This satisfies my fascination with mystery stories set in different cultural contexts. The book is the first in a series of three featuring Palestinian immigrant to Saudi Arabia, Nayir, as an informal investigator. His work as a desert guide leads him to become tasked to help a wealthy friend and customer search for a missing teen-aged sister, Nouf, believed to have fled to the desert with a camel. She turns up dead, strangely from drowning. The medical examiner ignores clues of foul play and la ...more
Aug 31, 2008 rated it liked it  ·  review of another edition
I loved this book, but for what I think are different reasons than the author intended. Or maybe not. It's a murder mystery as I'm sure you would gather from reading the book jacket. A girl goes missing and is found dead in the desert and some people are guessing foul play. Okay. Great. To me, however, the book is really about Muslim culture. And that's why I loved it. It's an open window, which isn't always available otherwise, to the Muslim culture, beliefs and how devout Muslims feel about th ...more
Nov 28, 2015 rated it it was amazing  ·  review of another edition
This is a really excellent mystery, set in the unusual setting of Saudi Arabia. Nouf ash-Shrawi, the sixteen year old daughter of a wealthy Saudi family, disappears shortly before her wedding. Desert guide Nayir is asked to bring her back, but when she is found dead he is asked by the family to investigate what happened to her. This leads to him having to work with a woman, Katya Hijazi, which makes him very uncomfortable in the heavily segregated society he lives in. His loyalties, faith and cu ...more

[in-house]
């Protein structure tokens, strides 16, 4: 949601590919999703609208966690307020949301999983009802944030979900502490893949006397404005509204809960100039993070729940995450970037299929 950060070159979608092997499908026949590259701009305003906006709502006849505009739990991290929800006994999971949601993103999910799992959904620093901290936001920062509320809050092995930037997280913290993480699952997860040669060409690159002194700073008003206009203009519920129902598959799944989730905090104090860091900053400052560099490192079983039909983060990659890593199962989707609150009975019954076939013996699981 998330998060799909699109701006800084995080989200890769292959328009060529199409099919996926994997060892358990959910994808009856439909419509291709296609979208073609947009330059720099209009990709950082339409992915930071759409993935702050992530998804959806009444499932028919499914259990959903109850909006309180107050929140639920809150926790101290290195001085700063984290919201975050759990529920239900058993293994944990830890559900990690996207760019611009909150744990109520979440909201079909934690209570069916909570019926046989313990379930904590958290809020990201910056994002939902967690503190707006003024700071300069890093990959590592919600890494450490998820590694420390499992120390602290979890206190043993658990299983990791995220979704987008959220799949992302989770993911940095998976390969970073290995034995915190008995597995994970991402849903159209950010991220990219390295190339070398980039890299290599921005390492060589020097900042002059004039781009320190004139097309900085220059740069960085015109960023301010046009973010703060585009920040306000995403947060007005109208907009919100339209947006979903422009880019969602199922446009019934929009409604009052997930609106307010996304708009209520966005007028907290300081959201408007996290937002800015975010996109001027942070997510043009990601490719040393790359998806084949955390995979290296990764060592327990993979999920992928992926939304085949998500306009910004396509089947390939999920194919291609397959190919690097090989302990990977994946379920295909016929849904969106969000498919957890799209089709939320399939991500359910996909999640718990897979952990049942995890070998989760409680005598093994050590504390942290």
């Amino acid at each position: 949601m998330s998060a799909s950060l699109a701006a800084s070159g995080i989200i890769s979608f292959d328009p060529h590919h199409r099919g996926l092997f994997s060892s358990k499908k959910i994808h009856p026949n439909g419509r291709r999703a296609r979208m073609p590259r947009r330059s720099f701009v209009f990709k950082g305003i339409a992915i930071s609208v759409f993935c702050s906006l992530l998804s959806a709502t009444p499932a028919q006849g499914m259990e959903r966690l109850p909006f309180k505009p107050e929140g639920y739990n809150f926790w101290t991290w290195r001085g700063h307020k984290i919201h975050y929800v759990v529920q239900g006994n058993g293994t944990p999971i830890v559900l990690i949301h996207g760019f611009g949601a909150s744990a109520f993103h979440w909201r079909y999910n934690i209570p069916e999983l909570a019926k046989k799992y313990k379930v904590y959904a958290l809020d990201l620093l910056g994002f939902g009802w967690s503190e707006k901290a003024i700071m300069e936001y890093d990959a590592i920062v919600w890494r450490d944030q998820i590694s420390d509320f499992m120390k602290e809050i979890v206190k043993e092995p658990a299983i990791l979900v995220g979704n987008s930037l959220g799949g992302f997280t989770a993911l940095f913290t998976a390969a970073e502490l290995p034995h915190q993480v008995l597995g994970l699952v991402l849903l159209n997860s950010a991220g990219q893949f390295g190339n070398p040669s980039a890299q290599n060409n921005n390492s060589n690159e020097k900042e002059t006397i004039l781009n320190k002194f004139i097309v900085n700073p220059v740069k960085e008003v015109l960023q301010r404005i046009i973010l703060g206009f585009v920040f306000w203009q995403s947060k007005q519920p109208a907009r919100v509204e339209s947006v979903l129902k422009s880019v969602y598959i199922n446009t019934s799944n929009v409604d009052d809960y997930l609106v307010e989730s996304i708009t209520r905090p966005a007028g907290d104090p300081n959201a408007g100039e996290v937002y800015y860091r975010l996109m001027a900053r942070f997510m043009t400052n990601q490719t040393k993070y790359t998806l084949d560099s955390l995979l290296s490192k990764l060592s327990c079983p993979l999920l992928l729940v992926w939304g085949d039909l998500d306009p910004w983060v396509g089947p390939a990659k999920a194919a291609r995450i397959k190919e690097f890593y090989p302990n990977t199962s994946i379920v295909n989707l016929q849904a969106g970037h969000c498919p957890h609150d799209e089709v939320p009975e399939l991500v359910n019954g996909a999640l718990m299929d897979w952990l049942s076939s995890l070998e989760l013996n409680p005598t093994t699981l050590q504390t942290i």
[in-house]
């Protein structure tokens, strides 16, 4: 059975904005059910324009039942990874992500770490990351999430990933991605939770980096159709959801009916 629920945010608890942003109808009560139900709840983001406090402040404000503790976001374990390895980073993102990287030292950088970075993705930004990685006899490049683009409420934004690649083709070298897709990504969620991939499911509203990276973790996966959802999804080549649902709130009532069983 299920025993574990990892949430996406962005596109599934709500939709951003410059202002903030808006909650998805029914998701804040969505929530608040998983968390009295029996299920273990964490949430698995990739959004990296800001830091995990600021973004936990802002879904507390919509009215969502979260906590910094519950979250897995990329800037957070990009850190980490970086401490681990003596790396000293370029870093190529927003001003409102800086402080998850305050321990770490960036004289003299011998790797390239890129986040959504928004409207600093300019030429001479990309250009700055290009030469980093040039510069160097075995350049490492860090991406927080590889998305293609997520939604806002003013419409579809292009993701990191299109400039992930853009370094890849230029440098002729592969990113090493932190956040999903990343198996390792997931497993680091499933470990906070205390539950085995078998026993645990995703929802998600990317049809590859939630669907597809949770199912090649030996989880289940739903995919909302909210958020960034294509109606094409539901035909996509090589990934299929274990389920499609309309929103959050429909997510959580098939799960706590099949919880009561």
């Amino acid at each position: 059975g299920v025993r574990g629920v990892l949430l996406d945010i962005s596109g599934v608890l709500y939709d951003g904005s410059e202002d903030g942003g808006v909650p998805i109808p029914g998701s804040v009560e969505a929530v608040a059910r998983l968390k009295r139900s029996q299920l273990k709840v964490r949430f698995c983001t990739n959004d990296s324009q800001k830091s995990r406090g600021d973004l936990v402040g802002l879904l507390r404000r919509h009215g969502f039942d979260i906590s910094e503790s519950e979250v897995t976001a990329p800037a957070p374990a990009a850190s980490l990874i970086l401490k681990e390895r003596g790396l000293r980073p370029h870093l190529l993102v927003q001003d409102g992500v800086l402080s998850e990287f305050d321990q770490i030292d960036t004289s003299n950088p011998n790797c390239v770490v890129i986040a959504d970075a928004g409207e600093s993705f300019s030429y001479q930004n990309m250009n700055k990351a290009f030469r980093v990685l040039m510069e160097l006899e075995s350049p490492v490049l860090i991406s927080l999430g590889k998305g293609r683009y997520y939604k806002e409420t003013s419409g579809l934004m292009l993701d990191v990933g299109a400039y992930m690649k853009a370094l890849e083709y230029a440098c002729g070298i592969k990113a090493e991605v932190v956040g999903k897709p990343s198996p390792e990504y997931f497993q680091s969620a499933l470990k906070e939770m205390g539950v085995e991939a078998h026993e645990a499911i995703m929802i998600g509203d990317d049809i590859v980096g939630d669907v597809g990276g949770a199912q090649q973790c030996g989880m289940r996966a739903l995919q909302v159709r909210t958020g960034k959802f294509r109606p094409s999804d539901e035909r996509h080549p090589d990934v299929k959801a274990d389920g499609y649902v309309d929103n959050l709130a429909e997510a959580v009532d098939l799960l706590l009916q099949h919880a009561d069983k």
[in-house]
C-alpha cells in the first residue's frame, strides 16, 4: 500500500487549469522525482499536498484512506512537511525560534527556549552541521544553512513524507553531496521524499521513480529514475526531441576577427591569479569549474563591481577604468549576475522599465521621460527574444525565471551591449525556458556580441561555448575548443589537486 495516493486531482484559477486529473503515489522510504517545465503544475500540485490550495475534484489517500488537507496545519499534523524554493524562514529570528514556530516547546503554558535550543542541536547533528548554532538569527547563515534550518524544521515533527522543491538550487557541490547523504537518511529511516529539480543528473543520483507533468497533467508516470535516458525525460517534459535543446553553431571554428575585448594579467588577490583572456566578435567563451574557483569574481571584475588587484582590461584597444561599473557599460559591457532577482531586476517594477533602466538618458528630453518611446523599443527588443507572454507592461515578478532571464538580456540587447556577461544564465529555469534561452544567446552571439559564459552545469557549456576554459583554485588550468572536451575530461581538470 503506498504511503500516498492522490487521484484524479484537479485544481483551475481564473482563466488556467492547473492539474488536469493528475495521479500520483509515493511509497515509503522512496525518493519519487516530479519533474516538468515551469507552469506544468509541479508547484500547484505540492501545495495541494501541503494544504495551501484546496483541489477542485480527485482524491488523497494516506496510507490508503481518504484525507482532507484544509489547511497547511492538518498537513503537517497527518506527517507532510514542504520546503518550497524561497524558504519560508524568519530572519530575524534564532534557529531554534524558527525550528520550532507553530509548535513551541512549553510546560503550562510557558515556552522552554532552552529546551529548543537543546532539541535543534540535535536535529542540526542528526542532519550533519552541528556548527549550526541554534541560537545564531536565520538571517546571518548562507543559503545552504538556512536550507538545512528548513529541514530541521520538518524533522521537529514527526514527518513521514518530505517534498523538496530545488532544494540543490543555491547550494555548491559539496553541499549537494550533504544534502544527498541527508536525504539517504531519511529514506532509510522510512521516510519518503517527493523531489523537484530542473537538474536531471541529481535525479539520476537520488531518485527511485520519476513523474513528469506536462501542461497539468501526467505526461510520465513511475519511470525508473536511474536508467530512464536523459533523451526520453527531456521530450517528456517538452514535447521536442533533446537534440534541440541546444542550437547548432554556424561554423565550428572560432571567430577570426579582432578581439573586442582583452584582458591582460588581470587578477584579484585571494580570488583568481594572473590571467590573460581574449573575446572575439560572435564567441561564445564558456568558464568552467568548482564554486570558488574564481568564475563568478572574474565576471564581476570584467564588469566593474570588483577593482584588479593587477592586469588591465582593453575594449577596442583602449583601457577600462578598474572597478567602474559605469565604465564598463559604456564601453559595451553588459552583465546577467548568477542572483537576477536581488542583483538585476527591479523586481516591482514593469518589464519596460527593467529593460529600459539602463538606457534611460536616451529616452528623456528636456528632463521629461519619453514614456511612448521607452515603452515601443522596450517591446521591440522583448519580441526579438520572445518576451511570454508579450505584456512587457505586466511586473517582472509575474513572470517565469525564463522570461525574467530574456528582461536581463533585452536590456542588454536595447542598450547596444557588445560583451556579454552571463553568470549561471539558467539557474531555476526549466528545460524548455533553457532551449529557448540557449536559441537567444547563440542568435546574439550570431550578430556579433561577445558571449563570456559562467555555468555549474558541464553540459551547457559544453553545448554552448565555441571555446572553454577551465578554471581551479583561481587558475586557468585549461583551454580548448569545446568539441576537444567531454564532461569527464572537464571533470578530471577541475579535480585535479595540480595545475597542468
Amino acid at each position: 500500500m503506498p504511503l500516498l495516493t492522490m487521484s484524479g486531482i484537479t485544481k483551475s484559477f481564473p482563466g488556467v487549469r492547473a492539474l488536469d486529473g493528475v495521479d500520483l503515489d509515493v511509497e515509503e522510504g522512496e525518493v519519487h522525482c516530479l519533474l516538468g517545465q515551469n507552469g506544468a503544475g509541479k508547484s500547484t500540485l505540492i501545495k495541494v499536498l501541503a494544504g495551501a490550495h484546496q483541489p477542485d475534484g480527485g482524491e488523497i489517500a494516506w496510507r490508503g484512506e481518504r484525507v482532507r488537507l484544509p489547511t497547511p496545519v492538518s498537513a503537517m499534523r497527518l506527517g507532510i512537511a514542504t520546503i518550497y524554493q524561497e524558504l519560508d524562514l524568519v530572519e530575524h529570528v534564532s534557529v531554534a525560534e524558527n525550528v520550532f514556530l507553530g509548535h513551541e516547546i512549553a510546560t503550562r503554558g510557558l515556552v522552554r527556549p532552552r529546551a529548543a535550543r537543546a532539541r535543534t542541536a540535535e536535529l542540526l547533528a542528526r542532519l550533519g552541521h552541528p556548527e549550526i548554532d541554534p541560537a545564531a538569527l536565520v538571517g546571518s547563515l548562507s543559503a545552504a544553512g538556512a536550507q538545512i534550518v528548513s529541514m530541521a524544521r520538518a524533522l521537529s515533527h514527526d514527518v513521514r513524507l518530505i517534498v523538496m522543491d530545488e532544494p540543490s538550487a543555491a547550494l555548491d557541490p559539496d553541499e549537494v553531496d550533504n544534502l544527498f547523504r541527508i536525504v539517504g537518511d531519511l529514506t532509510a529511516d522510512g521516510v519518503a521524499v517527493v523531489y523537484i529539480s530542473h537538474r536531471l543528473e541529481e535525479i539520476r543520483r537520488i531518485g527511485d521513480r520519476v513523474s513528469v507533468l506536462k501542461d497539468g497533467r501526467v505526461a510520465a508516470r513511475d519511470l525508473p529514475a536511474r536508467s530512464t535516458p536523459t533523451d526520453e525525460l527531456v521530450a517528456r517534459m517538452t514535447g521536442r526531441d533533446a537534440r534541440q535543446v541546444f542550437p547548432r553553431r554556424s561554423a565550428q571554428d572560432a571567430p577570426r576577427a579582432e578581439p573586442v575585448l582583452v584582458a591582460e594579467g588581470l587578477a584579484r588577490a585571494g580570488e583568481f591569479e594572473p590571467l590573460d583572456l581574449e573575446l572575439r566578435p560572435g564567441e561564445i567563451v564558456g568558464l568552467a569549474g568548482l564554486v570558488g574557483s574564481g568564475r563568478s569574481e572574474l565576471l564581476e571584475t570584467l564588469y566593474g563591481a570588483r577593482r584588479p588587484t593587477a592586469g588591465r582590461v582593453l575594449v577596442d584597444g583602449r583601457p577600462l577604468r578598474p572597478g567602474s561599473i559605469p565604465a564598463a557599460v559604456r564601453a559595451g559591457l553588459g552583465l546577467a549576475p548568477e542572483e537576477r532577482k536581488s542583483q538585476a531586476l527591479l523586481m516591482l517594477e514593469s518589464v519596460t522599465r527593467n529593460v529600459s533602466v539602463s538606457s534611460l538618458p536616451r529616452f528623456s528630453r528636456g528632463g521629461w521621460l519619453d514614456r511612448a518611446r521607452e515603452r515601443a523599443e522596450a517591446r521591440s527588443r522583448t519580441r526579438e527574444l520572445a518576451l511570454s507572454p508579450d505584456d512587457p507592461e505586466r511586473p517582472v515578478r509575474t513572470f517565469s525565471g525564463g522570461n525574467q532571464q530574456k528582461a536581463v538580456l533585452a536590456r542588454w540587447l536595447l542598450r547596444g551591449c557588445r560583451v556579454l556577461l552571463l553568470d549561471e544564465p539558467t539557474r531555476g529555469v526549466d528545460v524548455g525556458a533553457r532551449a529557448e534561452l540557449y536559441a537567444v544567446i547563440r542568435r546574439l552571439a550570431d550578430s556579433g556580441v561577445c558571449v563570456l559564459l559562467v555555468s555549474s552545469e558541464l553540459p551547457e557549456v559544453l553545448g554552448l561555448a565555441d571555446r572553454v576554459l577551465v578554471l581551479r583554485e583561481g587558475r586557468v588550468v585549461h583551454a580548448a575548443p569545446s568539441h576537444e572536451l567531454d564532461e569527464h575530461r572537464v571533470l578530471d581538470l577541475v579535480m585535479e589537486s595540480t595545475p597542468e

Roman Clodia
** Includes massive spoilers! **

Something greater was crumbling inside him, the wall that held the strength of his beliefs, and it hurt to feel himself weakening, to feel this much sympathy for women like Nouf who felt so trapped by their lives, by the prescriptions of modesty and domesticity that might have suited the Prophet's wives but that didn't suit the women of this world, infected as it was by desires to go to school and travel and work and have ever greater options and appetites. He
Alka Joshi
Dec 09, 2019 rated it it was amazing  ·  review of another edition